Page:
The killing of George Floyd changed so many things, so quickly, and shifted conversations in almost every facet of life. Wine, of course, was not immune and the ensuing discussions and revelations have, no doubt, opened many eyes.
Among the most discussed (and polarising) of the actions taken in the American wine world these past few weeks was the resignation of three members of the Court of Master Sommeliers – Americas. In a Medium article published on 18 June, former sommelier and current drinks entrepreneur Richard Betts (pictured above) announced his resignation, citing a combination of factors beginning with the Court’s handling of the 2019 cheating scandal (see US Master Sommeliers shrink and compensate), and culminating with what he saw as the Court’s poor commitment to action and change in the wake of the Black Lives Matter protests. Betts’ resignation was followed quickly by the resignations of Brian McClintic and Nathanial Ready, each of whom cited similar causes in their public statements.
It’s reasonable to describe the social-media reaction over these resignations as a furore that has only lately died down to a simmer from its initial roiling boil. With a few weeks now having passed, I wanted to check in with these three gentlemen and see how they have gauged the reactions to their public acts of protest.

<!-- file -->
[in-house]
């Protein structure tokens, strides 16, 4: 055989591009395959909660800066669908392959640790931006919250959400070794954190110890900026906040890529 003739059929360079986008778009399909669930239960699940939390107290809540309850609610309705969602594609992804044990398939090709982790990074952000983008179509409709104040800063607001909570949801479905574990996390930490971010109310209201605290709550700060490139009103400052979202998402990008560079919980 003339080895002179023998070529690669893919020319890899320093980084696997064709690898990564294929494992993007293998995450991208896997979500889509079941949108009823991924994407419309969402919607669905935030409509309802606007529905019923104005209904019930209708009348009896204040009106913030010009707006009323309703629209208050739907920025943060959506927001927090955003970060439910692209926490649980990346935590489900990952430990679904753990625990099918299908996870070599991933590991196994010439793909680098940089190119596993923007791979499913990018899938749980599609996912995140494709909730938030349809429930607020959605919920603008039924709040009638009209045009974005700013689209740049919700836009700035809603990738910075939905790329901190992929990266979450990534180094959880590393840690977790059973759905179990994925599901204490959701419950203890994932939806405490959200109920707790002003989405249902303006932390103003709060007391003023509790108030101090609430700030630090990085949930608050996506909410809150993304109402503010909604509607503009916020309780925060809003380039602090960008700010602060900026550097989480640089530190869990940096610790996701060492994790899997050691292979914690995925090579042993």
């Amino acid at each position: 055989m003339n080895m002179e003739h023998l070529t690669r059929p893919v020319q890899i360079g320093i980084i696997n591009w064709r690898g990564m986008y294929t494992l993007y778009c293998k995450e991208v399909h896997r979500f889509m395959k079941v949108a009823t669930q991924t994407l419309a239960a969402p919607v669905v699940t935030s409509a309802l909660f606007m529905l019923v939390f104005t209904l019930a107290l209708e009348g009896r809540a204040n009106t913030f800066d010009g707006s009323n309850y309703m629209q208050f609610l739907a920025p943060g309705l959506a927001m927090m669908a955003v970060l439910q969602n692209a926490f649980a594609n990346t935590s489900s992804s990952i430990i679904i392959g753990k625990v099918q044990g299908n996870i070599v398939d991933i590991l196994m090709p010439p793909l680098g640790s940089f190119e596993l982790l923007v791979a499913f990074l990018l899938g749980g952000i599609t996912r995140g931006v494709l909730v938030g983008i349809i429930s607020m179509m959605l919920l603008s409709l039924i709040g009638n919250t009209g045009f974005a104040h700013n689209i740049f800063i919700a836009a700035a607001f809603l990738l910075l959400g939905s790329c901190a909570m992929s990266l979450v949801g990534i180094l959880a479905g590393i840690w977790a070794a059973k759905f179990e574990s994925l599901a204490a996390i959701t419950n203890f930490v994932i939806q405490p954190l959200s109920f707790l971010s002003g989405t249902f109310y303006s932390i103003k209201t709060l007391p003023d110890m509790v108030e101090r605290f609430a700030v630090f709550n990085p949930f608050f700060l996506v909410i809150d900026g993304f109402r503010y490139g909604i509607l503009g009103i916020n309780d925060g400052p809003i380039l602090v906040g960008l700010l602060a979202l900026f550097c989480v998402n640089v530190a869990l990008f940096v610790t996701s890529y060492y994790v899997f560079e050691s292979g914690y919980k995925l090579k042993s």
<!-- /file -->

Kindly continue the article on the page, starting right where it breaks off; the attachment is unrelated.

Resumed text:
This article is my monthly column at JancisRobinson.Com, Alder on America, and is usually available only to subscribers of her web site. If you’re not familiar with the site, I urge you to give it a try. It’s only £8.50 a month or £85 per year ($11/mo or $111 a year for you Americans) and well worth the cost, especially considering you basically get free, searchable access to the Oxford Companion to Wine ($65) and maps from the World Atlas of Wine ($50) as part of the subscription costs. Click here to sign up.